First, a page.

"Sharenting?" Yes, I'm Guilty

I admit I do it, too.  In fact, I just did it last week, when my son gave a brief talk at Princeton (yes, University) at age 13.  The reality is that Princeton was just the location of the talk, but he did give it to an audience of IEEE members.

That's The Institute of Electrical and Electronics Engineers (to people like me who can't even pronounce double-precision floating point format), and yes, we were very proud.

So, of course, the minute we got home, I put it up on Facebook, and went on to get over 30 likes (hey, I know, not much, but it's the most I've ever gotten!).

And now researchers are saying this isn't such a good idea.  

“By the time children are old enough to use social media themselves many already have a digital identity created for them by their parents,” says Sarah J. Clark, M.P.H., associate director of the University of Michigan C.S. Mott Children’s Hospital National Poll on Children’s Health and associate research scientist in the U-M Department of Pediatrics.

I'm guilty.  I posted photos of him taking his first step (ok, so he was almost 17 months), on his first tricycle, jumping into the swimming pool. Last year his co-ed bowling birthday party.  I got in trouble for that one.

There's even a word for it.  It's called "sharenting."

Clark adds that, on one hand, social media offers today’s parents an outlet they find incredibly useful when looking for advice and what other kids are doing (is mine normal?). On the other hand, some are concerned that over-sharing may pose safety and privacy risks for their children.  Not to mention boredom, for friends.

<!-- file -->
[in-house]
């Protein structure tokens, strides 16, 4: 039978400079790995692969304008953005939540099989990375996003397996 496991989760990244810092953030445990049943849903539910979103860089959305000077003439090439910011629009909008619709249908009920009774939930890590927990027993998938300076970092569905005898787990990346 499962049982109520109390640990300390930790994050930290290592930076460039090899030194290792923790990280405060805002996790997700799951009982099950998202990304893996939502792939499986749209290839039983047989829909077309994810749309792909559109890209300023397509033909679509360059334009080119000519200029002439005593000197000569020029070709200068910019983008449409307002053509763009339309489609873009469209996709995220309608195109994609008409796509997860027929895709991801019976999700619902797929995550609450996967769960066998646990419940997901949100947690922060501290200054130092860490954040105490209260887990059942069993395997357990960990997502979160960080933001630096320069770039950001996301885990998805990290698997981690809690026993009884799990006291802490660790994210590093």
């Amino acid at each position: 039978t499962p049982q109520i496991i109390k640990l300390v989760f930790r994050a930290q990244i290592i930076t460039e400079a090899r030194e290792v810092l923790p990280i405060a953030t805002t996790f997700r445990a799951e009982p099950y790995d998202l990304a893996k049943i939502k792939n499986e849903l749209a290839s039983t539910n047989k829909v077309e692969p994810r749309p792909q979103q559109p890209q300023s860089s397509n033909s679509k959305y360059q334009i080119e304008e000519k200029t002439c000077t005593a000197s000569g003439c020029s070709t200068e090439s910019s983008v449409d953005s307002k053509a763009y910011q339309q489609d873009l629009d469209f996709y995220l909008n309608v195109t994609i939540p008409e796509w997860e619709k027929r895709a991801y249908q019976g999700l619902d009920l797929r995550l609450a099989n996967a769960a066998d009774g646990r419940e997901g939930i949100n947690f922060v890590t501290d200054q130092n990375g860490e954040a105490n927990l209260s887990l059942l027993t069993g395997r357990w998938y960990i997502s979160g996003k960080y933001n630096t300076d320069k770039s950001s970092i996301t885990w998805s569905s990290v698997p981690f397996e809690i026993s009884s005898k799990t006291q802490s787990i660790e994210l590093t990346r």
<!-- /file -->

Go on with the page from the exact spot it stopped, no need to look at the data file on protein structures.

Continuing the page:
I've thought about that, too, especially after posting the nude one of him at age two, crawling through the garden after a turtle.  

But what is it that we're really trying to do?  I know that I, as an older mom, struggled for acceptance and recognition that I was doing it right, in the beginning.  Here I was, in my late 40s, having a child, and not even knowing how to hold a bottle.  By posting on Facebook, I could look accomplished -- and hide the shame and fear that I didn't have a clue what I was doing.

Of course, today, it's a little different.  I now know, as parents, we're all bumbling through and just have to take it a day at a time.  Do I get upset when friends post parties my son wasn't invited to?  Of course.  Or when their son shoots the winning basket (when my kid's idea of sports is taking his dishes down the hall to the kitchen)?

So why do we do it?  Does anyone really know?  Are we all trying to prove our lives are better than everyone else's?  I do believe that's part of it.

Who hasn't felt overwhelmed when a child gets an award and yours only got runner-up? I know I've been there, or, as has happened recently, their kids make high honors and yours, just honors, because of that "B" in art.

Researchers worry that we're invading our children's privacy when we post stuff about them.  My son isn't crazy when I do it -- and I try to do it rarely -- but it gives me, I admit it, pleasure.  See?  Look.  My kid's doing okay, too.

So the next time you decide to post that sushi is your kid's favorite meal, remember the rest of us out here.  We don't really care.  And I promise.  I won't post the video of Phillip's speech at Princeton (which I almost did, last night) if  you don't post the one about Harry getting the perfect attendance award. 


Popular posts from this blog

Think You're Pretty Smart? You May Actually Stink at Visual Skills, Crucial in Today's Digital World

Leave Your Ego at the Door

End Your Texts With a Period? Don't